Vascular Plants of North Carolina
Account for Oriental Cocklebur - Xanthium orientale   L.
Members of Asteraceae:
Members of Xanthium with account distribution info or public map:
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Section 6 » Family Asteraceae
AuthorL.
DistributionMostly outer Coastal Plain and Outer Banks; scattered records inland. Apparently sparse on the landscape and with large gaps between occurrences. However, it is assumed that few biologists/botanists bother to collect specimens of cockleburs, and thus the distribution is poorly known. For example, the inland distribution through specimens, as shown on the map below, is certainly not biologically realistic for a native species.

Widespread in North America, where it is assumed to be native.
AbundanceSeemingly uncommon to fairly common along much of the coast, at least on the Outer Banks and a few other coastal islands. Probably quite rare farther inland.
HabitatMaritime dunes and beaches, sandy river shores (French Broad River, Madison County), fallow fields, pastures, clearings, agricultural crop fields, ballast, waste lots. If truly native, then this species is one of the most weedy in our flora -- and it is grossly undercollected! (A species -- native or not -- that grows in these ruderal habitats listed above, cannot be rare away from the coast.)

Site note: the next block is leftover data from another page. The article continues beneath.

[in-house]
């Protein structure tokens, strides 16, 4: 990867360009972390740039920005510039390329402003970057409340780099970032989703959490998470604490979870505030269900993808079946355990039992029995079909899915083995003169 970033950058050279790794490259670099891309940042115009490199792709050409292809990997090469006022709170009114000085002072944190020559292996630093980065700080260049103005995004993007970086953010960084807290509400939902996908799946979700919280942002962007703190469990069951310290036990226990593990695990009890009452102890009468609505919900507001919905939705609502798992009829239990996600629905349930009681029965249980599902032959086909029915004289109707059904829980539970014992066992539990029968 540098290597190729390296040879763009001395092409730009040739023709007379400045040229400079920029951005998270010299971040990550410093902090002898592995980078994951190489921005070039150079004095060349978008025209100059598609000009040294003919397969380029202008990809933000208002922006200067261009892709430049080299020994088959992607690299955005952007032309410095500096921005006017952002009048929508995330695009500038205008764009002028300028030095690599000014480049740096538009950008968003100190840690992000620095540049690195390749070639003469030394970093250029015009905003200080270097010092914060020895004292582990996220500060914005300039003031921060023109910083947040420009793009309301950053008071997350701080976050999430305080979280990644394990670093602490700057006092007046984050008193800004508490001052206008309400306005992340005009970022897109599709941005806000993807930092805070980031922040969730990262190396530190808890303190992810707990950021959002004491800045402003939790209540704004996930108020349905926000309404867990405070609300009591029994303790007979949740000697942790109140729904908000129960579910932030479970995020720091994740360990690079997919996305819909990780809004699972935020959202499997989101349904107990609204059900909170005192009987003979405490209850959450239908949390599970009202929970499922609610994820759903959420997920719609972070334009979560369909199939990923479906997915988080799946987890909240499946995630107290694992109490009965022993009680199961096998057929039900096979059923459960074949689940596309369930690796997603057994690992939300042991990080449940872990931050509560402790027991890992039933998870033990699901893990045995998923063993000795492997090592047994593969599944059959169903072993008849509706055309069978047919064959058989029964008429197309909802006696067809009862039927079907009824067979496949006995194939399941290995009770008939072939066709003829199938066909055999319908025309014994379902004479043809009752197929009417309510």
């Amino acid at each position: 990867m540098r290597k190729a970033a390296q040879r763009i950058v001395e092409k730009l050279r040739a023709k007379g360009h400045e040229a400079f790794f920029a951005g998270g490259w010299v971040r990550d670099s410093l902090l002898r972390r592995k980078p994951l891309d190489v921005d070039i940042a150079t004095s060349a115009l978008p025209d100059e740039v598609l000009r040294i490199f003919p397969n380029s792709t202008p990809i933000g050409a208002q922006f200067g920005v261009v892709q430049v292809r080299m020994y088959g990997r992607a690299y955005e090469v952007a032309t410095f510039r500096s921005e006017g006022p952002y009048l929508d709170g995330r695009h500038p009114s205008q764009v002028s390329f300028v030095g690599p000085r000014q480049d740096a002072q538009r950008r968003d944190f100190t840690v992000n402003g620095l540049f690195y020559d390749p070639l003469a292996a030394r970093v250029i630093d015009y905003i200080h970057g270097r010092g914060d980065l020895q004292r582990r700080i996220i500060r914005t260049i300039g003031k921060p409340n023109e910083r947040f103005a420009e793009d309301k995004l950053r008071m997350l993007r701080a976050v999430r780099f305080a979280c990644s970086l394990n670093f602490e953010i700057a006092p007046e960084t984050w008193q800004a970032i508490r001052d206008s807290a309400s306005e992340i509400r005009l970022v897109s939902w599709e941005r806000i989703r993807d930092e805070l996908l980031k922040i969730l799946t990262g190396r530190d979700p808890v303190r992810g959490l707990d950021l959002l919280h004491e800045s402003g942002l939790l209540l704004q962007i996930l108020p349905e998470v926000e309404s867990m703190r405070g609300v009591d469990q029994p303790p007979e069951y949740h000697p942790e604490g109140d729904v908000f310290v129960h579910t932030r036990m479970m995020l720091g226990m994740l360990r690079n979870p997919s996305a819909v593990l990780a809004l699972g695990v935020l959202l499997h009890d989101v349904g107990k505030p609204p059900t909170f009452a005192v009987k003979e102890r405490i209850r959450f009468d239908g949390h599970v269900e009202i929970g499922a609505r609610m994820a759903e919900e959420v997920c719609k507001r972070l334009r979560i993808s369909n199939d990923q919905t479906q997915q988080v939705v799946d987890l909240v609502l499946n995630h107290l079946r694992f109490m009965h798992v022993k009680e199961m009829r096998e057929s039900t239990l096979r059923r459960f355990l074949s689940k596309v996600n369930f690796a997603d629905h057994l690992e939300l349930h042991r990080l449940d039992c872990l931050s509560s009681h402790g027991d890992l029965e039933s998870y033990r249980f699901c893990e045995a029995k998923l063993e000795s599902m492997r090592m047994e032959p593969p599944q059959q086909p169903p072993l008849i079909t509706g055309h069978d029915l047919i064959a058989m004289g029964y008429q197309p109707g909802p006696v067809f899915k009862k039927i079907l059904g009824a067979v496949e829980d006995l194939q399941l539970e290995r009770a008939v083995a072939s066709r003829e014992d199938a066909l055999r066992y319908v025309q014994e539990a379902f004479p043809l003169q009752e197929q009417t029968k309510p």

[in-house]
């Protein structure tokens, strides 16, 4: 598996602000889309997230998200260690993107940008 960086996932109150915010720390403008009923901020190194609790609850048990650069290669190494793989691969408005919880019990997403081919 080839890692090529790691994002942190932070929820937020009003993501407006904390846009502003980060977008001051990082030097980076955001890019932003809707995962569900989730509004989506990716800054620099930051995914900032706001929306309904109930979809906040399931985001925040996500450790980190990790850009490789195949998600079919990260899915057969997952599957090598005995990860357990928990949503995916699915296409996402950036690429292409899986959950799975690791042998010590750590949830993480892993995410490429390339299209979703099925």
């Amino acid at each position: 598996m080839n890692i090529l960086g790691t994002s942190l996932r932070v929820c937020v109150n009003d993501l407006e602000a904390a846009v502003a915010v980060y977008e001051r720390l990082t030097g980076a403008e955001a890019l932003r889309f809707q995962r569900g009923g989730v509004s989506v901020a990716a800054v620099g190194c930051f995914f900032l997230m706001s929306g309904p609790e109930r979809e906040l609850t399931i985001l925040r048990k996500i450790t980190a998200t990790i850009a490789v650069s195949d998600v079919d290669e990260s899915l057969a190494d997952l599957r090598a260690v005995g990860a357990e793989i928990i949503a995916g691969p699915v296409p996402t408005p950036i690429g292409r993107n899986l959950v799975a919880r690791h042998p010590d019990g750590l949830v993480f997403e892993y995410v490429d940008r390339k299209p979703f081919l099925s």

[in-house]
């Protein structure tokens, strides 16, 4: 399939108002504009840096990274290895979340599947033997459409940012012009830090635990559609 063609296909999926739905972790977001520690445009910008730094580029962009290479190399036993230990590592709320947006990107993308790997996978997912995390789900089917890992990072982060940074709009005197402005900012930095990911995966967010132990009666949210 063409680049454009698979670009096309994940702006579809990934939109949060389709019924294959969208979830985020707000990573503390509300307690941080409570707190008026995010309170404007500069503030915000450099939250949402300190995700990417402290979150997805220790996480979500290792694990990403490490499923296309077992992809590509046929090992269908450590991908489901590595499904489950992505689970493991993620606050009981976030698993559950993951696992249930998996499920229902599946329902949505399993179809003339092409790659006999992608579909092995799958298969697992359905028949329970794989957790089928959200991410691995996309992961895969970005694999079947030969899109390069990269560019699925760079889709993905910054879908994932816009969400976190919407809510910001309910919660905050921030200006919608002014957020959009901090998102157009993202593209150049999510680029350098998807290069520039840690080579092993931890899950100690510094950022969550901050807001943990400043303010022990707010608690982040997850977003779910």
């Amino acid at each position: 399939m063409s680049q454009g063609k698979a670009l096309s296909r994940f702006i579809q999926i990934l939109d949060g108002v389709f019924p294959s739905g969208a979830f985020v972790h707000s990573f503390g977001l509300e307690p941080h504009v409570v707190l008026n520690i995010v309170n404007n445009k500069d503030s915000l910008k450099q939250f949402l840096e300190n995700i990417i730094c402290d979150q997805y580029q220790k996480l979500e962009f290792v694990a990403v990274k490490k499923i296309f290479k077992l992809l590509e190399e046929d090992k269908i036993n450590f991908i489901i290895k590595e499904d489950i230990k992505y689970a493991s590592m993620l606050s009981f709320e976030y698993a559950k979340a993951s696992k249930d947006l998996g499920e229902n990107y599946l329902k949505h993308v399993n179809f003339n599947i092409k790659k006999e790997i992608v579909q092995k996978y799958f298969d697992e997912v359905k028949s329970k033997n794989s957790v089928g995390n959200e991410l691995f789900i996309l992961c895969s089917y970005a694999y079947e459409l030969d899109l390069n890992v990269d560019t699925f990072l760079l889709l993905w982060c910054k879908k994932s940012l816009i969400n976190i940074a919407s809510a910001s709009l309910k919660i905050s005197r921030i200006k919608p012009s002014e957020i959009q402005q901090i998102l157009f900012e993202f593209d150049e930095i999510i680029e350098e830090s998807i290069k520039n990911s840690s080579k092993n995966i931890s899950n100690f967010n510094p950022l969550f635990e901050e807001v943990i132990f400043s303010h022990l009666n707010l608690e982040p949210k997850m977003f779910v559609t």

PhenologyFlowering and fruiting August-October.
IdentificationOriental Cocklebur is readily identified by its 3 cm long (or so), elliptical, dark brown fruits that are beset with hooked prickles. The bases of the prickles, and body of the bur, are moderately to densely covered with short glandular hairs, sometimes mixed with non-glandular hairs -- making the burs sticky to the touch. Plants usually sprawl on other vegetation, and stem and branches may grow as much as 6 feet, but usually half that or less. The leaves are fairly large and triangular to strongly 3-5 lobed, like a grape (Vitis) or maple (Acer). Common Cocklebur is very similar, but differs in having tan or light brown burs with few or no glandular hairs, and smaller burs (up to 2 cm vs. maximum of 3 cm in X. orientale).
Taxonomic CommentsSee revised nomenclature of this genus in Weakley (2018). NOTE: Plants of the Outer Banks are nearly all Oriental Cocklebur; none of them appear to be the maritime X. echinatum, which Weakley says ranges south to VA.

Other Common Name(s)Glandular Cocklebur
State Rank[S3?]
Global RankG5T5 [G5]
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